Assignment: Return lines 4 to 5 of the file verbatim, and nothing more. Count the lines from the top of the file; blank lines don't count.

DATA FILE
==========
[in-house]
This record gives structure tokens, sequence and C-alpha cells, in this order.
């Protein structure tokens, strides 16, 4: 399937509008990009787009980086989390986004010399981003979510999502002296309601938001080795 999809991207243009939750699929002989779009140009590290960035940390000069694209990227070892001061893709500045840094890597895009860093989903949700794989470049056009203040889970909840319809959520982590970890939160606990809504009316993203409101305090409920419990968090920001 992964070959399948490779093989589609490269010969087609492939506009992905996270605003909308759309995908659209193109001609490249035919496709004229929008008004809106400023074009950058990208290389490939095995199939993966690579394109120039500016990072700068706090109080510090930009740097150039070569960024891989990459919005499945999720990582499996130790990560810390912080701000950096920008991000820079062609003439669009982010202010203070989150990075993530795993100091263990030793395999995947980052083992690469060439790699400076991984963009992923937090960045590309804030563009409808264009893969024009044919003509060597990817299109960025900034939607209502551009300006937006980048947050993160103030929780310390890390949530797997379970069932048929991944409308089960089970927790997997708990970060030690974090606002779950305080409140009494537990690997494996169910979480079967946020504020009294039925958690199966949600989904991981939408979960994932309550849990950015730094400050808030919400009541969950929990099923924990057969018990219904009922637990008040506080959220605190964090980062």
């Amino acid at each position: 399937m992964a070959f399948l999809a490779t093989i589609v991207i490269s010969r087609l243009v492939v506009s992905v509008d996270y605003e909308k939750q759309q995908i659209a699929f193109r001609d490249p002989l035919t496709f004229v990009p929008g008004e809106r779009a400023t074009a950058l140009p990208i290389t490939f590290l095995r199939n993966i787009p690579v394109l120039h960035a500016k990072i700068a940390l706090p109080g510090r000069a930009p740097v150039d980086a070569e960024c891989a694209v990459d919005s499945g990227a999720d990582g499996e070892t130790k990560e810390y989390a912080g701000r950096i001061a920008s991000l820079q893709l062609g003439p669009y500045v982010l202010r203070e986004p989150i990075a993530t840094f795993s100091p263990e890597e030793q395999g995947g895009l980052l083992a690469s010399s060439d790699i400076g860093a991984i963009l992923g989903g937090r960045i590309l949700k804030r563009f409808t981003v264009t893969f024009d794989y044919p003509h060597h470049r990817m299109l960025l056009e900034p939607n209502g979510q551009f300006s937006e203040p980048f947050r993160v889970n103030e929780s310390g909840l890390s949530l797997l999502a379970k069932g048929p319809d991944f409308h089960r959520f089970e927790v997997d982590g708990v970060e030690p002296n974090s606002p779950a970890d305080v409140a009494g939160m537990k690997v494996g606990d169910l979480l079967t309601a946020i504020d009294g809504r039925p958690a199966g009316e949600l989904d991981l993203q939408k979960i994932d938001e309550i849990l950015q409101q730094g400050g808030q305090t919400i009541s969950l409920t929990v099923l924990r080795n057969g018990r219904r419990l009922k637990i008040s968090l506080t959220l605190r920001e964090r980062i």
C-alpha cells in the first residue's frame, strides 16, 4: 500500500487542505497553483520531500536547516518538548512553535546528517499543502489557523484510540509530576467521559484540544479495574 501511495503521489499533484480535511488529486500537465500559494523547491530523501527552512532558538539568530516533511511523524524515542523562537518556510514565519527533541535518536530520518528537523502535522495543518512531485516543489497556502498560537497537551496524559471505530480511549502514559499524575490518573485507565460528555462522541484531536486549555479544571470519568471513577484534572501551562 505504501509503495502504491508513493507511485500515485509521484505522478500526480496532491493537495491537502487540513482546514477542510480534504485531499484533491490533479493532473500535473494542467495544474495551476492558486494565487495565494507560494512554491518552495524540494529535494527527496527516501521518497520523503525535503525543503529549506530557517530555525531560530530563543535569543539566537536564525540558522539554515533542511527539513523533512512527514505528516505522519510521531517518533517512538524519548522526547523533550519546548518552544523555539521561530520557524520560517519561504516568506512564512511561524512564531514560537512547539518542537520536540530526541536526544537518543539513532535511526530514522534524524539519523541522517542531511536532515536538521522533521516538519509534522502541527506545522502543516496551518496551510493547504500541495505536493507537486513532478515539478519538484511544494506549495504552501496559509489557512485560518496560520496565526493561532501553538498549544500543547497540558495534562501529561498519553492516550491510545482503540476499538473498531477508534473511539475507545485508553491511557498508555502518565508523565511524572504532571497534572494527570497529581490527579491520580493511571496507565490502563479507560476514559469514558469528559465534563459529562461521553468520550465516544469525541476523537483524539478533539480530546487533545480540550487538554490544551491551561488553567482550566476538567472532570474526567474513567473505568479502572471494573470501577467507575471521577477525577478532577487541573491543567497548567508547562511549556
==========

């Amino acid at each position: 399937m992964a070959f399948l999809a490779t093989i589609v991207i490269s010969r087609l243009v492939v506009s992905v509008d996270y605003e909308k939750q759309q995908i659209a699929f193109r001609d490249p002989l035919t496709f004229v990009p929008g008004e809106r779009a400023t074009a950058l140009p990208i290389t490939f590290l095995r199939n993966i787009p690579v394109l120039h960035a500016k990072i700068a940390l706090p109080g510090r000069a930009p740097v150039d980086a070569e960024c891989a694209v990459d919005s499945g990227a999720d990582g499996e070892t130790k990560e810390y989390a912080g701000r950096i001061a920008s991000l820079q893709l062609g003439p669009y500045v982010l202010r203070e986004p989150i990075a993530t840094f795993s100091p263990e890597e030793q395999g995947g895009l980052l083992a690469s010399s060439d790699i400076g860093a991984i963009l992923g989903g937090r960045i590309l949700k804030r563009f409808t981003v264009t893969f024009d794989y044919p003509h060597h470049r990817m299109l960025l056009e900034p939607n209502g979510q551009f300006s937006e203040p980048f947050r993160v889970n103030e929780s310390g909840l890390s949530l797997l999502a379970k069932g048929p319809d991944f409308h089960r959520f089970e927790v997997d982590g708990v970060e030690p002296n974090s606002p779950a970890d305080v409140a009494g939160m537990k690997v494996g606990d169910l979480l079967t309601a946020i504020d009294g809504r039925p958690a199966g009316e949600l989904d991981l993203q939408k979960i994932d938001e309550i849990l950015q409101q730094g400050g808030q305090t919400i009541s969950l409920t929990v099923l924990r080795n057969g018990r219904r419990l009922k637990i008040s968090l506080t959220l605190r920001e964090r980062i």
C-alpha cells in the first residue's frame, strides 16, 4: 500500500487542505497553483520531500536547516518538548512553535546528517499543502489557523484510540509530576467521559484540544479495574 501511495503521489499533484480535511488529486500537465500559494523547491530523501527552512532558538539568530516533511511523524524515542523562537518556510514565519527533541535518536530520518528537523502535522495543518512531485516543489497556502498560537497537551496524559471505530480511549502514559499524575490518573485507565460528555462522541484531536486549555479544571470519568471513577484534572501551562 505504501509503495502504491508513493507511485500515485509521484505522478500526480496532491493537495491537502487540513482546514477542510480534504485531499484533491490533479493532473500535473494542467495544474495551476492558486494565487495565494507560494512554491518552495524540494529535494527527496527516501521518497520523503525535503525543503529549506530557517530555525531560530530563543535569543539566537536564525540558522539554515533542511527539513523533512512527514505528516505522519510521531517518533517512538524519548522526547523533550519546548518552544523555539521561530520557524520560517519561504516568506512564512511561524512564531514560537512547539518542537520536540530526541536526544537518543539513532535511526530514522534524524539519523541522517542531511536532515536538521522533521516538519509534522502541527506545522502543516496551518496551510493547504500541495505536493507537486513532478515539478519538484511544494506549495504552501496559509489557512485560518496560520496565526493561532501553538498549544500543547497540558495534562501529561498519553492516550491510545482503540476499538473498531477508534473511539475507545485508553491511557498508555502518565508523565511524572504532571497534572494527570497529581490527579491520580493511571496507565490502563479507560476514559469514558469528559465534563459529562461521553468520550465516544469525541476523537483524539478533539480530546487533545480540550487538554490544551491551561488553567482550566476538567472532570474526567474513567473505568479502572471494573470501577467507575471521577477525577478532577487541573491543567497548567508547562511549556